Imports into China are again set to rise this year after growth rates for container shipments and value of imports outstripped exports in 2012.
Nomura forecasts the value of China’s imports will grow 8.3 percent this year and 10 percent in 2014, more than halving China’s $200+ billion 2012 trade surplus in just two years. Exports, by contrast, will grow just 4.8 percent this year and 6 percent in 2014.
Hamid Haboub, area manager of North Asia at Swiss forwarder Panalpina, predicted eastbound Asia-Europe trade will grow by 4 to 5 percent in 2013, while the westbound trade will at best stagnate. “We see growth on China inbound and Intra Asia trade due to increased consumption of consumer goods in China,” he said. “Spending power and the standard of living in China and the whole of Asia are on the rise.”
Forwarders contacted by JOC cited the rapid development of China’s provinces in the west and the appreciation of the Chinese Yuan as factors which are boosting purchasing power. Henriette Hallberg Thygesen, CEO of Damco North Asia, said government commitment to urbanization would keep consumption growth “resilient” this year, helping drive rising imports.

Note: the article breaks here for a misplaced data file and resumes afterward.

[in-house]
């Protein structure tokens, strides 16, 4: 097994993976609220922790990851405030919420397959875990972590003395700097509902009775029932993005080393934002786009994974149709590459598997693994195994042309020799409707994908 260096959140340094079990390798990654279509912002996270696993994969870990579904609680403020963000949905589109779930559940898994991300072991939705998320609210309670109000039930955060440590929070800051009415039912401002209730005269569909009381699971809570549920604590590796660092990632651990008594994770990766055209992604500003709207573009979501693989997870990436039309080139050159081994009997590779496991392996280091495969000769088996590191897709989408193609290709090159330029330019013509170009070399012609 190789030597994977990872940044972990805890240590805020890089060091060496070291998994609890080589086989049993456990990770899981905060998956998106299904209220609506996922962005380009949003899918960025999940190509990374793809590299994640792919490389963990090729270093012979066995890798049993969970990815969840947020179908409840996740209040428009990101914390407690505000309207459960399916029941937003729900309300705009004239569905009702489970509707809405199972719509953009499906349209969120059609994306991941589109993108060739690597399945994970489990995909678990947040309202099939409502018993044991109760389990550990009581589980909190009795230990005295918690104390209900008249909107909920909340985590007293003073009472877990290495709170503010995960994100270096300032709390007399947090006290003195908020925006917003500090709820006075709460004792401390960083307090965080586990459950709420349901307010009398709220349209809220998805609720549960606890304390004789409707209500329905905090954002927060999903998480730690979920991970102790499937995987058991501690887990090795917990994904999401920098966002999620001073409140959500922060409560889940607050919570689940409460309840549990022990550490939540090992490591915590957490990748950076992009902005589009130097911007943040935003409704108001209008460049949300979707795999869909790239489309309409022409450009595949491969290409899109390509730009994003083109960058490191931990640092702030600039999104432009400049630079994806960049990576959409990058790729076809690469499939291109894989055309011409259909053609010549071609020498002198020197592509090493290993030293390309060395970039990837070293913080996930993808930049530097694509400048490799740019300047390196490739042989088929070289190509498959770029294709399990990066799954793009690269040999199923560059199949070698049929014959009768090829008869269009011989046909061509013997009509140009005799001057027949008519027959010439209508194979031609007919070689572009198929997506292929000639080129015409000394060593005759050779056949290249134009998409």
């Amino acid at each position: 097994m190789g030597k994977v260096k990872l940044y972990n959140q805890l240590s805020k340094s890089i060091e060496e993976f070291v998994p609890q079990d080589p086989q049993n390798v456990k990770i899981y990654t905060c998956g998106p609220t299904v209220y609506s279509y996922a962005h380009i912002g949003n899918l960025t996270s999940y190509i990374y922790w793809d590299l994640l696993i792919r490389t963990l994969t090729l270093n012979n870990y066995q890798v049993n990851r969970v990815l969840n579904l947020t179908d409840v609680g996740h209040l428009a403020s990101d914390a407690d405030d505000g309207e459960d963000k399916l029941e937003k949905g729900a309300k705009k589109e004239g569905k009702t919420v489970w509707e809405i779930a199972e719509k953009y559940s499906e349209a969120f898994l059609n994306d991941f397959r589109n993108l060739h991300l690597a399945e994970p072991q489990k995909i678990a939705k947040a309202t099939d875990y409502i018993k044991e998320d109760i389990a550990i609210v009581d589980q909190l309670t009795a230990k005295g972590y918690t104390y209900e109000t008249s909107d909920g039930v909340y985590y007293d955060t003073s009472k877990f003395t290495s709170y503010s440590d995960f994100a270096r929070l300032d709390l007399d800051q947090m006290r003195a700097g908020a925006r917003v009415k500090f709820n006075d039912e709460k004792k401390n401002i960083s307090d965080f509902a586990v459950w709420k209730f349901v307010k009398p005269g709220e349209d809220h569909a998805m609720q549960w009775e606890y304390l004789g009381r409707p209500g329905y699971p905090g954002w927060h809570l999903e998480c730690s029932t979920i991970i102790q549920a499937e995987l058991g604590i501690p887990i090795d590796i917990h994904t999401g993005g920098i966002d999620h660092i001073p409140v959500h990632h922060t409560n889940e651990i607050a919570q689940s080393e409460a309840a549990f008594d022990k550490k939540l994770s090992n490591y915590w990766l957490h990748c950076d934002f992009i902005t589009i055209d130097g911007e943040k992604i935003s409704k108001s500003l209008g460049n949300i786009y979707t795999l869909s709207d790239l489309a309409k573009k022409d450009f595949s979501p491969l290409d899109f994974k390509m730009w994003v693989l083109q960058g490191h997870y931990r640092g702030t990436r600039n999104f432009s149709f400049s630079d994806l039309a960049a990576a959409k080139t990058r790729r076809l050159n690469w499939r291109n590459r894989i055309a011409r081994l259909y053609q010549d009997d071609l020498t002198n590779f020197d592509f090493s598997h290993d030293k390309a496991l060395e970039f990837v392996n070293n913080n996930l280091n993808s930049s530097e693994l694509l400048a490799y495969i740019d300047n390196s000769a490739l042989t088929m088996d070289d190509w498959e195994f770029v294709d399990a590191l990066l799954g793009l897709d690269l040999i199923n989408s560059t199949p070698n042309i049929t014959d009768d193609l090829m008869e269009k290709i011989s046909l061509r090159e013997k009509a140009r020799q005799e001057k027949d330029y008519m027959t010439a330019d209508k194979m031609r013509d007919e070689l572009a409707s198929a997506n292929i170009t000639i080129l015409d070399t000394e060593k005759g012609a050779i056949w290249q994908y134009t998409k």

Any growth in 2013 will follow a firm trend established during 2012. Figures from Seabury show container exports from China grew at just 3.6 percent year-on-year in 2012, while imports increased 6.8 percent, with some of the highest growth rates recorded in northern provinces such as Beijing, Tianjin and Hebei.
Rising consumption of imports is also apparent in southern China at Guangdong, the biggest importer in China by province, and neighboring Fujian and Guangxi, which both saw double-digit year-on-year growth in 2012.
However, although containerized imports are growing quickly, trades to and from China remain seriously unbalanced for container lines. Imports into China totaled 15.9 million 20-foot-equivalent units in 2012, according to Seabury. This compared to exports of 36.9 million TEUs.
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